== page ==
San Francisco, Apr 28 (efe-epa).- The popular messaging platform WhatsApp, owned by Facebook, on Tuesday increased from four to eight the number of people who can participate in a videocall, the move coming at a time when the app is losing ground to other competitors such as Zoom and Google Hangout.
The reigning mobile messaging app said that to be able to move beyond the previous limit of four participants, all mobile phones taking part in the call will have to have the most recent version of WhatsApp installed and the videocall will have to be initiated by a friendship group that already exists on the app as a video or voice call to which more people will be added.
The platform acquired by Facebook in 2014 enjoys great popularity all over the world as a way to exchange written and taped audio messages, but during the coronavirus crisis it has lagged behind in the videocall environment, which has ballooned in recent weeks.
Last week, Vodafone published figures on Spain indicating that since March 9 the use of Zoom there has grown by 4,979 percent, Google Hangout 4,684 percent and Skype 1,216 percent, while WhatsApp Video “only” grew by 388 percent.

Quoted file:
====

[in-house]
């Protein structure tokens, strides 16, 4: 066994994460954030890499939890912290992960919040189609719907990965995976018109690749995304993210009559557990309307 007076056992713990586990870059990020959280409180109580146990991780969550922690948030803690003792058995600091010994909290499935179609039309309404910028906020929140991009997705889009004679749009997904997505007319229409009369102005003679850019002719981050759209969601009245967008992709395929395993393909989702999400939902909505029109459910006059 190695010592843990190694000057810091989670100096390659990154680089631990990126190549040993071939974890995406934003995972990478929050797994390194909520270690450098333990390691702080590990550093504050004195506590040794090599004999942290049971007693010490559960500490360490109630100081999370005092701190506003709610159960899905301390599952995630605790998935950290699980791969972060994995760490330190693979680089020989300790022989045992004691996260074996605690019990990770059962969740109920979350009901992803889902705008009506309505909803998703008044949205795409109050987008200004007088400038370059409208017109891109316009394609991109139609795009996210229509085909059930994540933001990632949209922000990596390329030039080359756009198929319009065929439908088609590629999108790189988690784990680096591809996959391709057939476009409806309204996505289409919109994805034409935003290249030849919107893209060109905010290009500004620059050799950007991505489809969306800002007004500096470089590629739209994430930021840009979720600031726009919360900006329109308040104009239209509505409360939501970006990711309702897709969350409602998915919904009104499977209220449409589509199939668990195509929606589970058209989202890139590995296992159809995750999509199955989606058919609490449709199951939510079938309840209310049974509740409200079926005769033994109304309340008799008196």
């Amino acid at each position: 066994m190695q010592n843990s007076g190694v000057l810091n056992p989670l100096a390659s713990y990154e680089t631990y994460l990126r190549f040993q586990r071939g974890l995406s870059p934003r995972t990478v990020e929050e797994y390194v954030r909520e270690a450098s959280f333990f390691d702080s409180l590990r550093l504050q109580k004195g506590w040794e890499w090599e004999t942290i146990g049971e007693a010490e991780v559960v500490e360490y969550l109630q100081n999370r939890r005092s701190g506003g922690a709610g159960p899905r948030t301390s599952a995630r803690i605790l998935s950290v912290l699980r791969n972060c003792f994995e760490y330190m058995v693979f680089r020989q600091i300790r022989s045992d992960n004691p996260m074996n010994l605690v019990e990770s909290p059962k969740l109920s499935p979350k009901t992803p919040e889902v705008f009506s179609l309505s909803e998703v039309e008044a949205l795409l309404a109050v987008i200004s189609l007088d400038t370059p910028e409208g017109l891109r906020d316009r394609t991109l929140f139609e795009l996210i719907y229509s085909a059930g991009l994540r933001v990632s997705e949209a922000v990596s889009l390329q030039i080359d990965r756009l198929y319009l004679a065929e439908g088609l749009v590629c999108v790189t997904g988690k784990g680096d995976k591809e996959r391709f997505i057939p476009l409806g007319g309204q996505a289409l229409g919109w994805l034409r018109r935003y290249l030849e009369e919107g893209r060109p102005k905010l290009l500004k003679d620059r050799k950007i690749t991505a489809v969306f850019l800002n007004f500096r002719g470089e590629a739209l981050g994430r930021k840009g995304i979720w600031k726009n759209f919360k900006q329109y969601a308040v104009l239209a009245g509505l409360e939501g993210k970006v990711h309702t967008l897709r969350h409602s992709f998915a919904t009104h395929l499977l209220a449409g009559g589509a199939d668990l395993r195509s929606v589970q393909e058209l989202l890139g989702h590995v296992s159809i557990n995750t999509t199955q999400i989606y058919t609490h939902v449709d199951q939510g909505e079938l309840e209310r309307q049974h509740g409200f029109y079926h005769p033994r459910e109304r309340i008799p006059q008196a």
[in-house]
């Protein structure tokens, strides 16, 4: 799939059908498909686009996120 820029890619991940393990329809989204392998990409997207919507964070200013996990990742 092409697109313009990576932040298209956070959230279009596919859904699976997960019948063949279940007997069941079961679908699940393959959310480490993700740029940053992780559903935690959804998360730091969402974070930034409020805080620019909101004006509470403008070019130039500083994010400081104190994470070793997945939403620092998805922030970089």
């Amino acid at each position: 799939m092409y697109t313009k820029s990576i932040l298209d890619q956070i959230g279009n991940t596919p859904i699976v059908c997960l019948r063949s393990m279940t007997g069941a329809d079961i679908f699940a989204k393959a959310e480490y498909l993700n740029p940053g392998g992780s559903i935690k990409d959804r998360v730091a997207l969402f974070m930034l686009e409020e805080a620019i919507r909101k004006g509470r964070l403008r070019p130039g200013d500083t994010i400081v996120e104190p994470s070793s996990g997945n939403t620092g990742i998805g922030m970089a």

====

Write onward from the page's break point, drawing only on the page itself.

With the upgrade on Tuesday, WhatsApp is trying to make its service more attractive for large virtual meetings, but its limit of eight participants is still far below the limits offered by its competitors: 32 for FaceTime, 50 for Skype and up to 100 for Zoom.
In another attempt to regain lost ground, Facebook last Friday launched a new teleconferencing service – Messenger Rooms – which allows videocalls with up to 50 participants (calls on Messenger, which is also owned by Facebook, currently only allow eight participants), although for the moment that number is much reduced and the limit is different for each user.
Just as in the case of Zoom, Messenger Rooms users can invite other participants to join the videocalls via a link that can be shared both by one’s mobile phone and by computer, and it’s not necessary to download any app or create an account (and one does not even need a Facebook account) to participate.
The new service is completely free, there’s no limit to the duration of the videocalls and it includes functions like augmented reality and image and color filters.
Facebook’s announcement came two days after Zoom, which up until the coronavirus crisis was a minor app and relatively unknown, reached the 300 million user threshold due to the huge increase in activity experienced in March and April with most of the world’s people under quarantine.